By Ros Satar, in Indian Wells
- It has been eventful week for the Brits in action in Indian Wells
- We give our Britwatch Breakdown the Enid Blyton treatment as Five Get in a Fix in the Desert.
INDIAN WELLS – Never mind the withdrawals of Serena Williams and Milos Raonic, or even the implication of THAT draw – the Brits had their own prickly cacti to contend with in Indian Wells.
Andy Murray and the continuing Indian Wells Voodoo
It looked as though Andy Murray’s adventures in the desert were about to take a turn for the better. Having earned himself a Captain Pugwash-esque ship in Dubai, not to mention getting a little sand in his loafers playing some beach tennis with Roger Federer, he earned his first title and headed to Indian Wells with some solid match-play under his belt.
He even got a win in the doubles, taking the mischievous Dan Evans under his knightly wing, and it all looked good. However, the Commonwealth had other ideas – and an inspired Vasek Pospisil stepped up his aggression having fought his way to main draw through qualifying and a back niggle.
There had been chances, but that sharpness that had been on display in Dubai just seemed a little lacking on the night. Even Murray had to smile ruefully as he tried to explain another earlier than expected departure from the desert.
He told reporters: “I started the match okay. The first set was a tough one to lose, because I was a break up twice in the set.
“Didn’t serve particularly well tonight, which, you know, which didn’t help things. And then, yeah, in the second set he started to play more aggressively. You know, but I was giving myself decent looks at passing shots. I missed a few tonight. He also came up with some, you know, some really good reflex volleys on important moments and important points.
“I don’t know exactly why it is, because in practice here normally I play pretty well. And then some years — some years, you know, I played well. Some years it’s just, you know, it just hasn’t quite happened for me. I don’t know exactly why that is. I don’t know if it is the conditions here or — yeah, or I really don’t know why I haven’t played my best here over the years.”
There is still time on the side of the beknighted Murray. Novak Djokovic has to defend a Sunshine Double and won’t be picking up any extra points, while the pressure does not really start for Murray until the end of the clay court season if we take into account the Madrid and Roland Garros finals and the title in Rome, before we happen upon the Queens and Wimbledon titles.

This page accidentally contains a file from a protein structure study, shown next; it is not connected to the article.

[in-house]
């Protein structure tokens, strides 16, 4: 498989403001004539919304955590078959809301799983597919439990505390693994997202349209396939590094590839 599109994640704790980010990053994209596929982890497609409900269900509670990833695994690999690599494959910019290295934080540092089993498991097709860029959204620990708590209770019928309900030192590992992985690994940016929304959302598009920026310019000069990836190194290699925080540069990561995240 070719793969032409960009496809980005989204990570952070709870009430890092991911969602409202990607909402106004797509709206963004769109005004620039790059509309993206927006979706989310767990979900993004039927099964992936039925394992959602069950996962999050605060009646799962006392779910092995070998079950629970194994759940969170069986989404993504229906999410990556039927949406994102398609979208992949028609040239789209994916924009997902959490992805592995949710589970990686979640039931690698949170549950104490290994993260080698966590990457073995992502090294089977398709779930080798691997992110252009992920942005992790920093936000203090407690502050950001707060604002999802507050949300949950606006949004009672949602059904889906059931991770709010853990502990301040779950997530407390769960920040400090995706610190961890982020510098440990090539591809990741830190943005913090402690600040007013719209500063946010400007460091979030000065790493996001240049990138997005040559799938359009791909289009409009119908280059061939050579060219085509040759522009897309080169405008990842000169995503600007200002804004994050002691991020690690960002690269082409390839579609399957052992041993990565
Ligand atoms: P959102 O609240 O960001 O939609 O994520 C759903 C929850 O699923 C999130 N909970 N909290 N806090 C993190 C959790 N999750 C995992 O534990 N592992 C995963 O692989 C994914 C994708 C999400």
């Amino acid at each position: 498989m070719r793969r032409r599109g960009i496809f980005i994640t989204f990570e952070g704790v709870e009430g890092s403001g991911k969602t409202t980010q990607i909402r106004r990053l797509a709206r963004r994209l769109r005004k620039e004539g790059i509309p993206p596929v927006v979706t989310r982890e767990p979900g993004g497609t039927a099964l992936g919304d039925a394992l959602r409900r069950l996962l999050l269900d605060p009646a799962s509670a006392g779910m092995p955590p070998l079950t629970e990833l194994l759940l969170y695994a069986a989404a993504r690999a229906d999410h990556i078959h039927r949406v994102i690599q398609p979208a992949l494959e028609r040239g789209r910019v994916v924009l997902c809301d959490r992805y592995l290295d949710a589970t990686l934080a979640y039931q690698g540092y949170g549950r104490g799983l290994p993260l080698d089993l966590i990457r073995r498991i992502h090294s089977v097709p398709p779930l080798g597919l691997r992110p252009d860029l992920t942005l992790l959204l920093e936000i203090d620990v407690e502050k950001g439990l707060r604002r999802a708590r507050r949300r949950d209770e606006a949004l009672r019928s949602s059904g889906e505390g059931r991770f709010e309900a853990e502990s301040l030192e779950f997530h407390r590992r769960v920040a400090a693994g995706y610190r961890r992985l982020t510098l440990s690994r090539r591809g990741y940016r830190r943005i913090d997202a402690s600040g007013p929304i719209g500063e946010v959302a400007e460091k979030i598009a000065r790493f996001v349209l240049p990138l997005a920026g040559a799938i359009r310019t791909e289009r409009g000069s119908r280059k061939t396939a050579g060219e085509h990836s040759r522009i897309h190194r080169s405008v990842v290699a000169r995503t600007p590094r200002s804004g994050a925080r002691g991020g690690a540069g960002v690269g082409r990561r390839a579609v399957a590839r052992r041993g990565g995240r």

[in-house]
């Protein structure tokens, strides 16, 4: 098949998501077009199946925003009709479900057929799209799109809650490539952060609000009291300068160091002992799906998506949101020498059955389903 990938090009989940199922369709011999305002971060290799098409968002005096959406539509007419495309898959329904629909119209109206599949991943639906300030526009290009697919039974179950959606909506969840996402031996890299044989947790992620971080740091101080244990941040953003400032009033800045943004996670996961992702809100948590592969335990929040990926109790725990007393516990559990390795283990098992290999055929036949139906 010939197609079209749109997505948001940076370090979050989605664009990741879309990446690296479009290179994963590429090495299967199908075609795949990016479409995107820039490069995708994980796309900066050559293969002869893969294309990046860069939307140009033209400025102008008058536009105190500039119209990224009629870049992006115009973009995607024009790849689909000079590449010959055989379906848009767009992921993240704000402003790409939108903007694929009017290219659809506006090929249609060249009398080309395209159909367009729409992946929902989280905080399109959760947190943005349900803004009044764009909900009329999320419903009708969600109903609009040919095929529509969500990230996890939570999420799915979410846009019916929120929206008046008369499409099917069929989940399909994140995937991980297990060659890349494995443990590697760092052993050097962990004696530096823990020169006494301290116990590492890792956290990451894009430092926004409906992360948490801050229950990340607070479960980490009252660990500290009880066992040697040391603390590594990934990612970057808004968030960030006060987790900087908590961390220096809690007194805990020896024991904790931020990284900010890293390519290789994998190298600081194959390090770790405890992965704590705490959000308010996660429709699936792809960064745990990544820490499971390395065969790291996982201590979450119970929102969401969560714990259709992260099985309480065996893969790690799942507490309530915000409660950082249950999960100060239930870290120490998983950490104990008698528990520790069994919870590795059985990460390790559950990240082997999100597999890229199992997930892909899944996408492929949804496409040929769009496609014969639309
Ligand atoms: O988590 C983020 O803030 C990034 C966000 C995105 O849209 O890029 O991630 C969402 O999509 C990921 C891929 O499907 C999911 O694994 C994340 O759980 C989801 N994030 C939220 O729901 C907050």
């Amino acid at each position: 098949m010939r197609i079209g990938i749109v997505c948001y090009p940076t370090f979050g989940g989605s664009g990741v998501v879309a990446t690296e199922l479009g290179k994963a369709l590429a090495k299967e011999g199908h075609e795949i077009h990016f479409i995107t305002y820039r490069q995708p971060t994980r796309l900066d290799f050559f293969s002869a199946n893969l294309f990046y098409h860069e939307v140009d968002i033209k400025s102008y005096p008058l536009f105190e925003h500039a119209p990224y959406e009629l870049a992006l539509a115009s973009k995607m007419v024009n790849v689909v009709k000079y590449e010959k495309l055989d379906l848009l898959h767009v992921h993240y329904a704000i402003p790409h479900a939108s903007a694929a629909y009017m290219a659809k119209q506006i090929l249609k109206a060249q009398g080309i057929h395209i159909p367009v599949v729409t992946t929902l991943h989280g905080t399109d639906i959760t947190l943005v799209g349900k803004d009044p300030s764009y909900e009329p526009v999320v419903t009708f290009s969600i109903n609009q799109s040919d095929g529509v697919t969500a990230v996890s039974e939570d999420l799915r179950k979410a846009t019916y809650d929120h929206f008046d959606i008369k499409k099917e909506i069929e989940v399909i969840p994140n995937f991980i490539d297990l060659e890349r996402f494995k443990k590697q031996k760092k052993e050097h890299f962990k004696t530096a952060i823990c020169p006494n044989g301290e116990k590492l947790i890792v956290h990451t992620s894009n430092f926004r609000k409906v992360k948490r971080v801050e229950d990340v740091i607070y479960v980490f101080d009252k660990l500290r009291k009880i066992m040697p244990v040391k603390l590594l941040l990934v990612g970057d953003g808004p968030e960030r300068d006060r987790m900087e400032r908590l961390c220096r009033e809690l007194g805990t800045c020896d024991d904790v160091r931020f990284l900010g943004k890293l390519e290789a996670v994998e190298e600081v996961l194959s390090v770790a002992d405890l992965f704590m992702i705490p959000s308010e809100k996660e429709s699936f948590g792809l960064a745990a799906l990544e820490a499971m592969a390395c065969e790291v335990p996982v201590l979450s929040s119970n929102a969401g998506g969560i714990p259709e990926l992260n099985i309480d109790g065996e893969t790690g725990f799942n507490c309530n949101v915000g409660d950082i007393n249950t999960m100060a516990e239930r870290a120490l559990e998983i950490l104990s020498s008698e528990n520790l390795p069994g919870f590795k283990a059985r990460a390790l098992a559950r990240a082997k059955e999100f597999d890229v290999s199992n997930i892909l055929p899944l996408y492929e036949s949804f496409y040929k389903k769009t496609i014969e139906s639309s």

And he also has next to nothing to defend in Miami – which is an environment he is very familiar with. His famous training blocks have been a regular occurrence at Crandon Park and knows the nuances well. Oh, well ok maybe not that well after being bounced out in the third round last year by Grigor Dimitrov, but we will just turn the page to a new chapter.
Johanna Konta and the Mysterious Absence of Confidence
The Sunday dawned with three Brits still in the draw with none other than the women’s No. 1 to kick us off, and it looked like a fait accompli for Johanna Konta as she breezed past Caroline Garcia in the first set.
But just as she had a mid-set wobble against compatriot Heather Watson (the first main draw casualty joining Naomi Broady in the wings after she lost in the first round of qualies), she endured the same, Her usually reliable backhand had gone off sightseeing in the desert as the Frenchwoman clambered back into contention.
Garcia was very much in need of some confidence building having not win any matches back to back since the start of the season, while Konta was making her tour comeback since Melbourne after a foot injury sustained at Fed Cup wiped out her Middle East swing entirely.
Normally one to come prepared for all press eventualities, it was a very subdued Konta who admitted that this had indeed been a pretty rough day at the office.
She said: “I don’t believe I played a great match today. She did what she had to do to get through that, and she did a better job of finding a way than I did. I would have liked to have played better, but it just didn’t happen today.